The first time I heard the term "Baby Mama" was probably on either Maury or Jerry Springer (don't laugh... you hear a lot of things as you're flipping over to PBS). It and its male equivalent, "Baby Daddy," essentially describes a person with whom you've had a child, but no other relationship currently exists. It used to be street slang, but in a movie world where pregnancy of all types seems to be the hot, go-to topic (Juno, Knocked Up), the whole "baby mama" thing was sure to come up at some point. I just never thought it would come from Tina Fey and Amy Poehler.
In Baby Mama, which opens the Tribeca Film Festival tonight and arrives nationwide on April 25, Fey plays Kate Holbrook, a successful vice president of a Whole Foods-esque organic supermarket chain. She's got the great job and the stunning Philadelphia apartment, but at 37, she longs for something more. You guessed it: Kate wants kids, and doesn't want to wait until she gets married to have them. One little problem: her chances of actually having a child are one in a million ("I just don't like your uterus," is what Kate's fertility doctor, played by The Daily Show's John Hodgman, tells her).
Into Kate's life steps Angie Ostrowiski (Poehler), a girl from the other side of the tracks who will serve as a surrogate, thanks to the very expensive services of surrogate supplier Chaffee Bicknell (Sigourney Weaver). Angie and her husband -- "common-law," as he never fails to mention -- Carl (Dax Shepard) are crude and unrefined, and when Angie breaks up with Carl, she moves in with the prissy and anal Kate, setting in motion nine months of pregnancy hijinks. Only we find out there are some twists to this story, the least of which is Kate's burgeoning relationship with Rob (Greg Kinnear), a smoothie shop owner in a neighborhood she's scouting for a new store.Mike McCullers, who worked with Fey and Poehler on Saturday Night Live and worked on all three Austin Powers movies, wrote and directed Baby Mama. This is his first directorial effort, and it shows in his by-the-book, basic direction. In essence, the movie is a very standard romantic comedy wrapped around the great chemistry of the two leads, who have been riffing off each other since they met fifteen years ago at Chicago's Improv Olympic theater. In fact, Poehler carries most of the comedic load here, especially when Angie's dealing with Kate's overly picky ways; despite its overexposure in the fim's advertising, the scene where Angie goes to the bathroom in the sink because she can't figure out how to open a baby-proofed toilet is one of the funniest in the movie.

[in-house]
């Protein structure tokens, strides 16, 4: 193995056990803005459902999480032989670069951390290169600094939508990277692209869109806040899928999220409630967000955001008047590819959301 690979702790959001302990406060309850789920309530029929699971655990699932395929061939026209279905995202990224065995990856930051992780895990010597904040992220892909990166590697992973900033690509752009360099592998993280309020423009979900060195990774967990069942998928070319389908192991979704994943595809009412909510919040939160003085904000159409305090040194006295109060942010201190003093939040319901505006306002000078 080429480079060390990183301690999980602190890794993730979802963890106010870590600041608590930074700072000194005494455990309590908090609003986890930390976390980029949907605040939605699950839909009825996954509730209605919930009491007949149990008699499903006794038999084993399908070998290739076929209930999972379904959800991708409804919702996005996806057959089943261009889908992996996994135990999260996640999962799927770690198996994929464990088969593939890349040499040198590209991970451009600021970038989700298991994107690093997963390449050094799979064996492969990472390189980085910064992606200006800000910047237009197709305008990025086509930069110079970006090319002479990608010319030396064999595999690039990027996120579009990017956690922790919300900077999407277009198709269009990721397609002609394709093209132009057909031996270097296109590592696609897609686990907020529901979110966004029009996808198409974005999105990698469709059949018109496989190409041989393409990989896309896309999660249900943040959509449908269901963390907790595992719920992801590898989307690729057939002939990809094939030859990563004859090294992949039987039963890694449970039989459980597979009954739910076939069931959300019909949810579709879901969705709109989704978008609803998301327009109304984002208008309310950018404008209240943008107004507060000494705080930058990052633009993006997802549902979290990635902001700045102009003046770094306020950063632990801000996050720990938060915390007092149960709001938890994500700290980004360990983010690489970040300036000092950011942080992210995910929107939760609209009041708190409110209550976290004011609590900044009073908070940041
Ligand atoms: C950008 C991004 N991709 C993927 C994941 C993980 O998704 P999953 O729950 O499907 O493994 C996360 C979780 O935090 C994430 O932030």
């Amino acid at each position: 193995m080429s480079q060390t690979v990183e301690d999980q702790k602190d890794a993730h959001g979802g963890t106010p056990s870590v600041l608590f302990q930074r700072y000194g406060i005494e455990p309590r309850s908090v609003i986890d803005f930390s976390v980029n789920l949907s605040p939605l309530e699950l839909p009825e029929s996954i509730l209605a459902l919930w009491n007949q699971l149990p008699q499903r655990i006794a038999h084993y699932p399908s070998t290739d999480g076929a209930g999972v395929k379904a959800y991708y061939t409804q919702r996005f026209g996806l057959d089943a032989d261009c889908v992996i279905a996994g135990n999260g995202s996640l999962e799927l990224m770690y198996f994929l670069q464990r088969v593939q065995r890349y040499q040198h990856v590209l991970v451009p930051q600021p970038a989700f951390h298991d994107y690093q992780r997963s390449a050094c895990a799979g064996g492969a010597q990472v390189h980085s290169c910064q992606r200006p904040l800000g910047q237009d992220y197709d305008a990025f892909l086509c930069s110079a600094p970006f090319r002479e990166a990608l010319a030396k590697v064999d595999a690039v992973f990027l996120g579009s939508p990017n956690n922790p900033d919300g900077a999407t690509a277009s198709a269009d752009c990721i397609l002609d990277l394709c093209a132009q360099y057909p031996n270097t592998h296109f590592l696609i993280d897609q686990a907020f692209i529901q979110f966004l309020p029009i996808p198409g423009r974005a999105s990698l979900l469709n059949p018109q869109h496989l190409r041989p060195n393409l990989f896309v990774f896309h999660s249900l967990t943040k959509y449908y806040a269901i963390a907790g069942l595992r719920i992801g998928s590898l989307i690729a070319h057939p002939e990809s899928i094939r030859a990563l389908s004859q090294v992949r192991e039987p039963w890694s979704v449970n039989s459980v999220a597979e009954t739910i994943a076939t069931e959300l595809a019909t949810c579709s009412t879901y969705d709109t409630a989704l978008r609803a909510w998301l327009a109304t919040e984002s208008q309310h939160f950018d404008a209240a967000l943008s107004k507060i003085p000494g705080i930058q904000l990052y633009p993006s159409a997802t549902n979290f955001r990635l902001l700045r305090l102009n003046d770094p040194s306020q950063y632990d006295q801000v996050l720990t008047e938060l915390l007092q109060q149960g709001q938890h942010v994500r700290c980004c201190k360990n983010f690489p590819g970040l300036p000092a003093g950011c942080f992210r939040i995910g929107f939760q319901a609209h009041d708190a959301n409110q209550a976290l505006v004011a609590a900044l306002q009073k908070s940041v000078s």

When Fey's by herself, though, the movie drags. The romantic plot with Kinnear is about as predictable as one can get, including an ending that could be seen coming from across the Delaware River. The big problem is that Fey plays a more successful, together version of Liz Lemon, her character on 30 Rock, and that togetherness translates to a character who isn't all that funny. She's there to be a straight woman to Poehler, and in that function, she does a great job. But as a lead in a romantic comedy? That formula doesn't quite work.
Thanks to Fey and executive producer Lorne Michaels, the film is heavy with SNL cast members in various roles. In addition, Steve Martin makes a memorable (and uncredited) appearance as Fey's boss, a hippie/mogul who founded the organic supermarket company she works for. It's one of his funniest roles in years and it makes me long for the days when Martin used to play comedic characters instead of put-upon dads or depressives. It's kind of similar to how I feel about Baby Mama: it's an enjoyable movie, but I just wish there was more hilarity and less sincerity.